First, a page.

For one, as it pertains to high scorers, many of these students achieve their lofty SAT scores after more than one attempt. And two, there are students with lower SAT scores who communicate in more convincing ways how special or extraordinary they are. Take for example the applicant who scores 2400 on the SAT and 800 on the Math Level 2 Subject Test. This student appears to show great potential as a mathematician. However, what if he or she is competing against an applicant who has only scored 2100 on the SAT and 750 on the Math Level 2 exam but has published a major paper on topology that impresses a math professor at Harvard? (Harvard faculty members participate in the admissions process, you know?) Usually, the applicant with the impressive research paper will usually get the nod over the kid with the perfect College Board scores.

    Certainly, Harvard finds outstanding athletes, future mathematicians, scientists, engineers, artists, and scholars and technocrats in a plethora of fields with outstanding SAT scores. But these are the students who have persuasively communicated their specialness apart from their SAT scores.

    This, folks, is the reality of college admissions at Harvard and schools like it. So do not depend solely on your SAT scores or your grades, for that matter, to prove how special you are if you want to get into Harvard.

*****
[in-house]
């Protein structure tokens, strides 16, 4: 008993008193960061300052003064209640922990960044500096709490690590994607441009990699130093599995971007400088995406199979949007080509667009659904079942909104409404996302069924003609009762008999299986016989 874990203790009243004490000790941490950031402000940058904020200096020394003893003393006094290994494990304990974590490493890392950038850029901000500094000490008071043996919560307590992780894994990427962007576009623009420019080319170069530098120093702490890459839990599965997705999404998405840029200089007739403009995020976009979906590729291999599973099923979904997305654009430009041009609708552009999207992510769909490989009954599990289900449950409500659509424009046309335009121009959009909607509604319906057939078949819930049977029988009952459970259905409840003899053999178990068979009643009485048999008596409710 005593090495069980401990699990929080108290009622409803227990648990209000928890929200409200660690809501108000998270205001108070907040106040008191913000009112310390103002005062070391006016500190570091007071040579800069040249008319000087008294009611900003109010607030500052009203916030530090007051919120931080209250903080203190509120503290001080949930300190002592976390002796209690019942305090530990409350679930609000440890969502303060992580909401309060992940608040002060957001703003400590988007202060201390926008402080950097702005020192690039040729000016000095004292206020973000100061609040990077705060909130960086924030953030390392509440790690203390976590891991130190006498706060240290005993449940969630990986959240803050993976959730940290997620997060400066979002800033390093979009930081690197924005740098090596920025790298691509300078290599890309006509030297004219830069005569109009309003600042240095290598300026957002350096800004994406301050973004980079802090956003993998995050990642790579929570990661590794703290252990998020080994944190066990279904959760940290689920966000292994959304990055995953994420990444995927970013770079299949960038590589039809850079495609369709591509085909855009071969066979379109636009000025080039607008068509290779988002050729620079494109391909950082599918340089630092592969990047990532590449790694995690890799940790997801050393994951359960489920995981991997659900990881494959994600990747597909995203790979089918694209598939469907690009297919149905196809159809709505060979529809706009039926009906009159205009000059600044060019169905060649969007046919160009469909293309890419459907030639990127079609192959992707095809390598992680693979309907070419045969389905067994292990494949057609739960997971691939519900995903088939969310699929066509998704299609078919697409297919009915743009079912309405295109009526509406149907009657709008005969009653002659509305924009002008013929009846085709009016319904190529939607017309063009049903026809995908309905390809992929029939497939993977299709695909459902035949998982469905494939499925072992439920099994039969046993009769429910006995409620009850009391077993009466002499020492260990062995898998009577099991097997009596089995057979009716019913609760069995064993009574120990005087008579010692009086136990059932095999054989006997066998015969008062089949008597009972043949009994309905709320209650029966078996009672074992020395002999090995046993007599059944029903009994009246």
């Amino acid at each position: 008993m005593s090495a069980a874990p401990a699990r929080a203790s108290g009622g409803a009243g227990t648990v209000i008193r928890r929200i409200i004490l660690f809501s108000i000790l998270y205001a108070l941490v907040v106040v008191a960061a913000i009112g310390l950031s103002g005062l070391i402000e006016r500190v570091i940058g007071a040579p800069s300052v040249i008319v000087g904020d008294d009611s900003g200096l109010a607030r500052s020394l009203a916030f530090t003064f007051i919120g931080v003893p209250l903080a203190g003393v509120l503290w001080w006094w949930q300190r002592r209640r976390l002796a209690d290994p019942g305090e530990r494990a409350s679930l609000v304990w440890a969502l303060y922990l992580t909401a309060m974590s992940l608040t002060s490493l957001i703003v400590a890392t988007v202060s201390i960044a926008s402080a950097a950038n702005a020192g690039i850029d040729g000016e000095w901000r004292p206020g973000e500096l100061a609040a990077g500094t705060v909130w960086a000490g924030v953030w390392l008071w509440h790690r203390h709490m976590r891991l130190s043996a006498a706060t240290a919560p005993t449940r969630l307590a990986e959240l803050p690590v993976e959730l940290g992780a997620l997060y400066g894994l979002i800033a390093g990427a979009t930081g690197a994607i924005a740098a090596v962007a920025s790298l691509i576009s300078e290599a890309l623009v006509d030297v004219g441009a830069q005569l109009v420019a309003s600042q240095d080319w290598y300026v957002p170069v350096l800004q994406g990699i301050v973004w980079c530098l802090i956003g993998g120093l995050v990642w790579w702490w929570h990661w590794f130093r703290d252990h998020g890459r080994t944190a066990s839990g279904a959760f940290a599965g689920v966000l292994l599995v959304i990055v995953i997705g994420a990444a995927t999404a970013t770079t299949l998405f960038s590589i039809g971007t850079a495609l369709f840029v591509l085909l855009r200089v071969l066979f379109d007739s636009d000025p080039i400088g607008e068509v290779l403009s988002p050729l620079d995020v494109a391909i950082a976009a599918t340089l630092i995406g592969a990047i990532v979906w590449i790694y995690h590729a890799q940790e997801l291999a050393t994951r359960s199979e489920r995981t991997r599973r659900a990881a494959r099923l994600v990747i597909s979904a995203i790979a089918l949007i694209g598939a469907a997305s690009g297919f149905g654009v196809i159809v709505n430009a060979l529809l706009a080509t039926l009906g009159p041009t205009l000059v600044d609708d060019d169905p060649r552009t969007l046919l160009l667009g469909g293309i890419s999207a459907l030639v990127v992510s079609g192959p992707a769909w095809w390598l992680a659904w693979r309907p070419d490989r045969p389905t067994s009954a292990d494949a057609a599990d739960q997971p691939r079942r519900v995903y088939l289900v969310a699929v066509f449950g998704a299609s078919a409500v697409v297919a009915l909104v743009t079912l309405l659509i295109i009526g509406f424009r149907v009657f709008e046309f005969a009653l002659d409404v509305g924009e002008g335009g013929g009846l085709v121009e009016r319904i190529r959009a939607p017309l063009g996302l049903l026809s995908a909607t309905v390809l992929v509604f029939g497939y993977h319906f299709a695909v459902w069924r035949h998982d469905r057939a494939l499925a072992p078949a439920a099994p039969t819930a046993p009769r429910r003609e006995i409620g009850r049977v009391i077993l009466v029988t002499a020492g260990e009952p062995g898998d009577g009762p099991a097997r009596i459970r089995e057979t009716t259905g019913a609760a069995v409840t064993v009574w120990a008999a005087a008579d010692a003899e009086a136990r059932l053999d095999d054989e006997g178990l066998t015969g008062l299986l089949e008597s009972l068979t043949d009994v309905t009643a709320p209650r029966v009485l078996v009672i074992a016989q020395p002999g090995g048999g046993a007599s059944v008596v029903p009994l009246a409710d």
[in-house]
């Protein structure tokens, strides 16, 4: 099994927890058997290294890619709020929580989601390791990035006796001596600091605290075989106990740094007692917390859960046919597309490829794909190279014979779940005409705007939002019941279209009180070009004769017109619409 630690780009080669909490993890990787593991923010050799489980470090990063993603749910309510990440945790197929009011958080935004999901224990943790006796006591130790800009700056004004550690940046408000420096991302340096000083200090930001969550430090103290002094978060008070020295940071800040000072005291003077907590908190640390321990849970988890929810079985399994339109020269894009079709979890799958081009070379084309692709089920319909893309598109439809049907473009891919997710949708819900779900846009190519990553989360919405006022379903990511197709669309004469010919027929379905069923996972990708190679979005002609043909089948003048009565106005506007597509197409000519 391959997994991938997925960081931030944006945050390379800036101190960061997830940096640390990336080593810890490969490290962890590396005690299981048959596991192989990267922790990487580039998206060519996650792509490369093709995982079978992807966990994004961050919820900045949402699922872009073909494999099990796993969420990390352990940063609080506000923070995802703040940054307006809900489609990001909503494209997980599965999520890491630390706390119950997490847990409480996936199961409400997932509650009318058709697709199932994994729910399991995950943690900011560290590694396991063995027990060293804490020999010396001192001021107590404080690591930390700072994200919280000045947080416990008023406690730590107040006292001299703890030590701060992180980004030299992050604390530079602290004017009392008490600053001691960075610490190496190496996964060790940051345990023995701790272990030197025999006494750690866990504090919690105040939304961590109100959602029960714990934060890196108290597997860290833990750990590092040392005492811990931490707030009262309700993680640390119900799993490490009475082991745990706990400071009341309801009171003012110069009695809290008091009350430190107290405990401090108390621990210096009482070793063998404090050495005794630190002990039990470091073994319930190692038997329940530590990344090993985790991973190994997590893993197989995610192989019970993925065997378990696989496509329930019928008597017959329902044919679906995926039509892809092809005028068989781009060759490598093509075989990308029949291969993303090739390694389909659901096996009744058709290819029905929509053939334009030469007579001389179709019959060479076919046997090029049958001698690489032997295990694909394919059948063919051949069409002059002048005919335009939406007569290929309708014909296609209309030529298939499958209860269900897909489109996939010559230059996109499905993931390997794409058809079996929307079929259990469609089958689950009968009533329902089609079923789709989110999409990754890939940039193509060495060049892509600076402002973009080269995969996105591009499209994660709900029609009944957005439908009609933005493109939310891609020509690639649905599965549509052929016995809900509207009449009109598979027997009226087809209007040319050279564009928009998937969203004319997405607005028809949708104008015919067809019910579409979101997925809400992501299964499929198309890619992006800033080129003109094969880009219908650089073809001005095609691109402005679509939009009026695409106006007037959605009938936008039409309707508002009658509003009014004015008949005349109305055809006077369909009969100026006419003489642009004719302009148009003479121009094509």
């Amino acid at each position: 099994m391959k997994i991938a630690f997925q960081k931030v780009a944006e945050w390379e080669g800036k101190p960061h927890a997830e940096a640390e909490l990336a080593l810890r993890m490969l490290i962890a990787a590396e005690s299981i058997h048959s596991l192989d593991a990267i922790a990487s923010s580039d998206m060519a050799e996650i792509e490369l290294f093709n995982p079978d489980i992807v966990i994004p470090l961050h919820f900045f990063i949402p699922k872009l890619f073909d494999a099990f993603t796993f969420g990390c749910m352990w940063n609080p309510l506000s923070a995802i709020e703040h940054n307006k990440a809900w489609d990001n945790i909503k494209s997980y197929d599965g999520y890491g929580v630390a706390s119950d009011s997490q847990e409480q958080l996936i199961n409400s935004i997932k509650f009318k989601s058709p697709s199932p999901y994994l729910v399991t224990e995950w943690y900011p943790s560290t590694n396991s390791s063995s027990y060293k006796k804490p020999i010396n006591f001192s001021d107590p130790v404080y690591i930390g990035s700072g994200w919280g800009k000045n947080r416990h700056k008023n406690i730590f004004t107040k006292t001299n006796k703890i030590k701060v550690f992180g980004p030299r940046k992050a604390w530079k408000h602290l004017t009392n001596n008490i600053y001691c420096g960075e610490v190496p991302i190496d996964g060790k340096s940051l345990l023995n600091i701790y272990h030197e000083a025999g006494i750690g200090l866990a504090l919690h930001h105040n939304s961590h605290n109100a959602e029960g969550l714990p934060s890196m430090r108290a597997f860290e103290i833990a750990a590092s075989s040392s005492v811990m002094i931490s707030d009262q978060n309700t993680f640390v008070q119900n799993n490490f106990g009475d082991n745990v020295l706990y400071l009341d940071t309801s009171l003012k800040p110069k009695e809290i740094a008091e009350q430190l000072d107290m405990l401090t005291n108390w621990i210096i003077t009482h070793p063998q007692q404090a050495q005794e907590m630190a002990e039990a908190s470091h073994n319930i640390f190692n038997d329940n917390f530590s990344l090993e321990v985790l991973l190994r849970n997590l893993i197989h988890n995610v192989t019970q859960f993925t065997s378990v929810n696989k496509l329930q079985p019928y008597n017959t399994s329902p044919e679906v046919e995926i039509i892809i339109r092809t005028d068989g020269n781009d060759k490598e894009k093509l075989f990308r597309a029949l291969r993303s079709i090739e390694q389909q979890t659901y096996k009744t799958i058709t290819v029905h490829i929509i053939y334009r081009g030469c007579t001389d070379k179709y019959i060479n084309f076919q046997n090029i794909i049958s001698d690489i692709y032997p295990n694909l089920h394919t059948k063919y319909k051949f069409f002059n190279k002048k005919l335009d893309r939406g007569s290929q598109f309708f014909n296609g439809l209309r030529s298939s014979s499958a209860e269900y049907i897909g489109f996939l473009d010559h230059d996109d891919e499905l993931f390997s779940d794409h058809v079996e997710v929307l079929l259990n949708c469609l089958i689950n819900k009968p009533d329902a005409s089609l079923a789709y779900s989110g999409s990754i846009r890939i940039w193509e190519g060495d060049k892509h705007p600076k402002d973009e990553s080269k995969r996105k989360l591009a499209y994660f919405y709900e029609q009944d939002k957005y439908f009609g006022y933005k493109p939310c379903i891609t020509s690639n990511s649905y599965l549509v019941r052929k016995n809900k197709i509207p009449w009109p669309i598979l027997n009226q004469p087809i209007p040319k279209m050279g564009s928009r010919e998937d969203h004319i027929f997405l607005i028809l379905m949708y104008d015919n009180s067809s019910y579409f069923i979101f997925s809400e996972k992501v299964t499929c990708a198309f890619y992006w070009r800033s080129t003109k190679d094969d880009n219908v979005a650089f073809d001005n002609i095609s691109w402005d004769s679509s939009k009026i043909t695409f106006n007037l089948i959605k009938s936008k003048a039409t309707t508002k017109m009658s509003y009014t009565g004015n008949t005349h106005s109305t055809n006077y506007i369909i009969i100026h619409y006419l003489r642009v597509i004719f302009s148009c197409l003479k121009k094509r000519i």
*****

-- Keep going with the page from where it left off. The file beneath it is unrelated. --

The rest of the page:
• UMTYMP studentUMTYMP student Registered User Posts: 949 Member
    I would be absolutely shocked if anyone published a major paper on topology in high school and scored a 750 on the SAT math II subject test. I would imagine the number of high school students publishing major papers in subjects like topology is so minimal that they can be effectively ignored in this discussion as well.
  • ewhoewho Registered User Posts: 1,431 Senior Member
    ^ agreed 100%. it is like an airplane pilot can not drive a car, unless it is done by his/her parents. The person has to make 10/50 questions wrong on those simple precalc problems.
  • dascholardascholar Registered User Posts: 59 Junior Member
    Come on! My major point was never about topology. Although a few geniuses come out of high school with an understanding of topology, the point is that they will gain admissions because of that understanding, not because of their SAT scores. Likewise, it is possible and necessary to convince an elite school like Harvard that you are special or extraordinary despite your perfect or imperfect SAT scores. You can do this with research papers, teacher recommendations, nationally recognized programs, competitions and awards, and essays that tell your story in a captivating way. Your SAT scores and grades only get you inside to make your case for extraordinariness or specialness to a school like Harvard.